And not to mention, the week delivers Drew Barrymore’s directorial debut, “Whip It.” The movie stars the irresistible Ellen Page (“Juno”) as Bliss, a teenager weary of the beauty pageants that she is forced into by her parents. One day, she discovers the world of roller derby and she finds the happiness that she has been so desperately seeking. The movie boasts a hilarious supporting cast including Kristen Wiig (“SNL”), Oscar-winner Marcia Gay Harden, and Barrymore herself.

And it just keeps getting better.  The Coen Brothers (“No Country for Old Men”) are back with their latest feature, “A Serious Man;” they also wrote the original screenplay.  The movie seems to be a big risk.  It features no marquee names other than the Coens themselves. The trailer is cryptic, giving no indication of what to expect from the movie. I don’t mind an aura of mystique, but this is an aura of confusion. The movie is being marketed as a dark comedy, and I pray that it is the polar opposite of the Coens’ last foray into the genre, “Burn After Reading,” which I didn’t find funny at all. The movie starts in limited release and then will slowly expand from New York and Los Angeles.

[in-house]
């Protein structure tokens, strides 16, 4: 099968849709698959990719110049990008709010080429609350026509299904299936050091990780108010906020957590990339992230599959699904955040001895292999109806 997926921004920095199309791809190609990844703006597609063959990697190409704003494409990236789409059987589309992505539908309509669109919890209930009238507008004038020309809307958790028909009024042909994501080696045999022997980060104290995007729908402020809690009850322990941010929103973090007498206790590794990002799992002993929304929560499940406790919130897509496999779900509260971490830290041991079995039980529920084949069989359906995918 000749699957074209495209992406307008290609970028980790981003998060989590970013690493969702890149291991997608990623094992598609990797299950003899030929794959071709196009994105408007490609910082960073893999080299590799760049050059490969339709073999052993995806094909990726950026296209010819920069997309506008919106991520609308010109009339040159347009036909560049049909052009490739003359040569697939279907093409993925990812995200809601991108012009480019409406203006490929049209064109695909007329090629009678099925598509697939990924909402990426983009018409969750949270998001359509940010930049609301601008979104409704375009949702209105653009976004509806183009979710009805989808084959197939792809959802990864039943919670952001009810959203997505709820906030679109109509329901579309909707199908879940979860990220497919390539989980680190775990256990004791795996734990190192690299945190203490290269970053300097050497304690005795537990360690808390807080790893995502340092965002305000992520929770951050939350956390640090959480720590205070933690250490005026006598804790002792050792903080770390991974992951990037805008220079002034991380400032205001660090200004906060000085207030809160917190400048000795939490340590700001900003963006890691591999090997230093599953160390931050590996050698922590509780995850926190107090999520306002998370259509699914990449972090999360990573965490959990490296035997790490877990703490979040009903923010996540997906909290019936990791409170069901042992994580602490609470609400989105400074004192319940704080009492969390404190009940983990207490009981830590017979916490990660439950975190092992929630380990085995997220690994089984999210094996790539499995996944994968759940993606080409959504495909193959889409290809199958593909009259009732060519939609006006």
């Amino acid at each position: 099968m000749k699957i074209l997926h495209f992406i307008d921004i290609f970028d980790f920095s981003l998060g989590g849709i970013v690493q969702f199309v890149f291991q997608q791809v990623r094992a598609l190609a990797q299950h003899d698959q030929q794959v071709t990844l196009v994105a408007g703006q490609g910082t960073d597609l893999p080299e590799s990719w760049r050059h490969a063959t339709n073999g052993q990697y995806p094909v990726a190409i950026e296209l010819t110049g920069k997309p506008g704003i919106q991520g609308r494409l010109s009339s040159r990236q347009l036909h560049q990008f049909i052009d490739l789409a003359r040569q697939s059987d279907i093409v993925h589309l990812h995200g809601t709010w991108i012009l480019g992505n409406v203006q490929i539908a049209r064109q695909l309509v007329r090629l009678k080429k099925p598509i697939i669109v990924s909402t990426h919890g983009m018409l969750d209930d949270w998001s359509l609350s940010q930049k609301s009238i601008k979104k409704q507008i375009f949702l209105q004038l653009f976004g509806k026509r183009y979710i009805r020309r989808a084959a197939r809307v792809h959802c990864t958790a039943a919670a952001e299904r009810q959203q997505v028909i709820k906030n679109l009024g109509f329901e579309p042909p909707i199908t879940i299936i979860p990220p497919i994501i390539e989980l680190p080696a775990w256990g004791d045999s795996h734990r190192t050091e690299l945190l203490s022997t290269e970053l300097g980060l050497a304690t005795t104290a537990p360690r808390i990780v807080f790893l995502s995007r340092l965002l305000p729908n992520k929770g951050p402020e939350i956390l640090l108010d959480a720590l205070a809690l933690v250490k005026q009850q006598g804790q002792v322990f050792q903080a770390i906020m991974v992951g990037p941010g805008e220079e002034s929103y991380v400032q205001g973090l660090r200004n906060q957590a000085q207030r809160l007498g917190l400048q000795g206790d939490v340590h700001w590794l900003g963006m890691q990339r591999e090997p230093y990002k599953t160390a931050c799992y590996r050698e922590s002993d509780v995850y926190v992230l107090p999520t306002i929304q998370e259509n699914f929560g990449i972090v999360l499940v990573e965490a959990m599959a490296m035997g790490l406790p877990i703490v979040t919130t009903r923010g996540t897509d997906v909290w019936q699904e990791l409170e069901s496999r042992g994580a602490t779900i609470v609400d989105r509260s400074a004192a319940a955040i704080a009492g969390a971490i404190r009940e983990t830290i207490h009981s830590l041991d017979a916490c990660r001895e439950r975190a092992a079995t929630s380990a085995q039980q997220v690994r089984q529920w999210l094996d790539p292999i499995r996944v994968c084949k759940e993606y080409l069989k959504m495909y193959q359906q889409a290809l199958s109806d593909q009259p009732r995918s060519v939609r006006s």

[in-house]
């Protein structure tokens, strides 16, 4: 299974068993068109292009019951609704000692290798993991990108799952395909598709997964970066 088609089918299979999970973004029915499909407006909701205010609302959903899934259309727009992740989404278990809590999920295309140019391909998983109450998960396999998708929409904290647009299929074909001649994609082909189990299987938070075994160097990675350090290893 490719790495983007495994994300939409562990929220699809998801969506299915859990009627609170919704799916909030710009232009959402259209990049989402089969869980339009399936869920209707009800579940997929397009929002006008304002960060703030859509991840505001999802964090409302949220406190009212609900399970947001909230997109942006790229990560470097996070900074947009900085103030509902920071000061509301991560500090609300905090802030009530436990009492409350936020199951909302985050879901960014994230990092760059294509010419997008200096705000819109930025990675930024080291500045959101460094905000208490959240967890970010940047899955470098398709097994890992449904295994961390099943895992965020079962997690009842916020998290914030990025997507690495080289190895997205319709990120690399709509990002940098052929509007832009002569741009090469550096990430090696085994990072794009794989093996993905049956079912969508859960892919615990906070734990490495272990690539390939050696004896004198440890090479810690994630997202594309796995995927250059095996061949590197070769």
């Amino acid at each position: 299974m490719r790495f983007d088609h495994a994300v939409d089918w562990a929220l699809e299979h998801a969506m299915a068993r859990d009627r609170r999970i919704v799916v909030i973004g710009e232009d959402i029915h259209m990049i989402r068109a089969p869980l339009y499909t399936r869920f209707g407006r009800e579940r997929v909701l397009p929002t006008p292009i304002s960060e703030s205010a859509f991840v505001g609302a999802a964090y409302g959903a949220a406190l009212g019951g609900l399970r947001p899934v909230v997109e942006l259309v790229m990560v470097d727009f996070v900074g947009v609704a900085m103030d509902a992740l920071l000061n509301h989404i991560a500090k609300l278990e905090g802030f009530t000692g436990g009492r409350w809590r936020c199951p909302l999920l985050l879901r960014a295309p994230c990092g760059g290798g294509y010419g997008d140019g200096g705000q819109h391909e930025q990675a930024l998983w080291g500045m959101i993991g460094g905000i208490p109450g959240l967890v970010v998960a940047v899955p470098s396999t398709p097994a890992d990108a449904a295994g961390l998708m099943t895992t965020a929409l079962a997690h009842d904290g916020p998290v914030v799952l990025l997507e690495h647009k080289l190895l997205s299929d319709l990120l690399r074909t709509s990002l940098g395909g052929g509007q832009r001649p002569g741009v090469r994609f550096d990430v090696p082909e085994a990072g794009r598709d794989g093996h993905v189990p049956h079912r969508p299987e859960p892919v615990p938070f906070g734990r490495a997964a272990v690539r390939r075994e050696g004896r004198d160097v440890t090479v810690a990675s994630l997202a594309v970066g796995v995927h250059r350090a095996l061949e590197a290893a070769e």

The other major release of the week is “Zombieland,” a horror-comedy with Woody Harrelson.

October 9

The only exciting movie hitting theaters across the country this weekend is “Couples Retreat.”  A comedy centered around four couples at a luxurious tropical resort that is revealed to be a marriage therapy clinic, it appears to provide something for everyone.  It has pretty women (Malin Akerman, Kristen Bell, Kristin Davis) AND funny guys (Jason Bateman, Vince Vaughn, Jon Favreau).  The movie is the directorial debut of Ralph Billingsley, best known for playing Ralphie in “A Christmas Story,” and the screenplay is written by Vaughn and Favreau.  Hopefully it can provide some good laughs in a season usually replete of hilarious comedies.

Opening in limited release is “An Education,” a movie that has been garnering massive Oscar buzz for months now.  Most of it has centered on the breakout performance of lead actress Carey Mulligan.  In the movie, she stars as Jenny, a 17-year-old in 1960s England who is set on going to Oxford.  However, an older gentleman (Peter Sarsgaard) comes along and sweeps her off of her feet, introducing her to a lifestyle that she immediately loves.  But reality bites, and Jenny is left at a crucial crossroads.  The movie has also generated buzz around supporting actors Alfred Molina and Rosamund Pike (the red-haired villain of “Die Another Day”).  Raves are also flying in for the screenplay, written by author Nick Hornby, writer of “About a Boy” and “Fever Pitch.”  And with the 10 nominees for Best Picture at this year’s Oscars, many people say it has a good chance of claiming one of the ten.

Read the rest of this entry »